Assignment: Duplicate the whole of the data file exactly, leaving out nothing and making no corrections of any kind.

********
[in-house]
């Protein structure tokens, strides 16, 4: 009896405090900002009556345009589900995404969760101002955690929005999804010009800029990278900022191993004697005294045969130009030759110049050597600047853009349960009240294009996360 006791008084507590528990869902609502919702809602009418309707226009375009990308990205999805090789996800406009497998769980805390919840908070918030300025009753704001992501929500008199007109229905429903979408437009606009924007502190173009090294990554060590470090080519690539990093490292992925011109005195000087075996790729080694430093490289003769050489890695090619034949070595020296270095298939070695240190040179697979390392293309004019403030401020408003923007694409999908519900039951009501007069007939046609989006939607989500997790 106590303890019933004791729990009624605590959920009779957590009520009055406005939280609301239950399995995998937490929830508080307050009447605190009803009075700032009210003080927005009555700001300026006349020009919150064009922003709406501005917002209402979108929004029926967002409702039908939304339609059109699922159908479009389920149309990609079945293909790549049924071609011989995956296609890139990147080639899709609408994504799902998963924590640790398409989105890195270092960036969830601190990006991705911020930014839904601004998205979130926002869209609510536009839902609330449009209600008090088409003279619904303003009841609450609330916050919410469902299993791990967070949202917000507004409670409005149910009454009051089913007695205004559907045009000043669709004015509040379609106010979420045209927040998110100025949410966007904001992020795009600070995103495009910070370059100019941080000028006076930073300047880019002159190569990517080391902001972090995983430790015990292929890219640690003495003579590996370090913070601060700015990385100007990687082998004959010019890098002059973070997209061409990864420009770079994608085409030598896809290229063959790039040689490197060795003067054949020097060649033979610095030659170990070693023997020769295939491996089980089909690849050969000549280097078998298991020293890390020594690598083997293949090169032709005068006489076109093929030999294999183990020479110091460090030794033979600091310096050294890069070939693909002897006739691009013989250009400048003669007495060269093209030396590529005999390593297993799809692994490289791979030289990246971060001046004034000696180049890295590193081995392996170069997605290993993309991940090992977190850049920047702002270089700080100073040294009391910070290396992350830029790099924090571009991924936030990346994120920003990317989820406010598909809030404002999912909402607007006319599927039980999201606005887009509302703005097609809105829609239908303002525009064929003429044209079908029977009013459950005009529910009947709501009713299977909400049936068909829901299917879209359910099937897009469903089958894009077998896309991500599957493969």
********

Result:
[in-house]
């Protein structure tokens, strides 16, 4: 009896405090900002009556345009589900995404969760101002955690929005999804010009800029990278900022191993004697005294045969130009030759110049050597600047853009349960009240294009996360 006791008084507590528990869902609502919702809602009418309707226009375009990308990205999805090789996800406009497998769980805390919840908070918030300025009753704001992501929500008199007109229905429903979408437009606009924007502190173009090294990554060590470090080519690539990093490292992925011109005195000087075996790729080694430093490289003769050489890695090619034949070595020296270095298939070695240190040179697979390392293309004019403030401020408003923007694409999908519900039951009501007069007939046609989006939607989500997790 106590303890019933004791729990009624605590959920009779957590009520009055406005939280609301239950399995995998937490929830508080307050009447605190009803009075700032009210003080927005009555700001300026006349020009919150064009922003709406501005917002209402979108929004029926967002409702039908939304339609059109699922159908479009389920149309990609079945293909790549049924071609011989995956296609890139990147080639899709609408994504799902998963924590640790398409989105890195270092960036969830601190990006991705911020930014839904601004998205979130926002869209609510536009839902609330449009209600008090088409003279619904303003009841609450609330916050919410469902299993791990967070949202917000507004409670409005149910009454009051089913007695205004559907045009000043669709004015509040379609106010979420045209927040998110100025949410966007904001992020795009600070995103495009910070370059100019941080000028006076930073300047880019002159190569990517080391902001972090995983430790015990292929890219640690003495003579590996370090913070601060700015990385100007990687082998004959010019890098002059973070997209061409990864420009770079994608085409030598896809290229063959790039040689490197060795003067054949020097060649033979610095030659170990070693023997020769295939491996089980089909690849050969000549280097078998298991020293890390020594690598083997293949090169032709005068006489076109093929030999294999183990020479110091460090030794033979600091310096050294890069070939693909002897006739691009013989250009400048003669007495060269093209030396590529005999390593297993799809692994490289791979030289990246971060001046004034000696180049890295590193081995392996170069997605290993993309991940090992977190850049920047702002270089700080100073040294009391910070290396992350830029790099924090571009991924936030990346994120920003990317989820406010598909809030404002999912909402607007006319599927039980999201606005887009509302703005097609809105829609239908303002525009064929003429044209079908029977009013459950005009529910009947709501009713299977909400049936068909829901299917879209359910099937897009469903089958894009077998896309991500599957493969």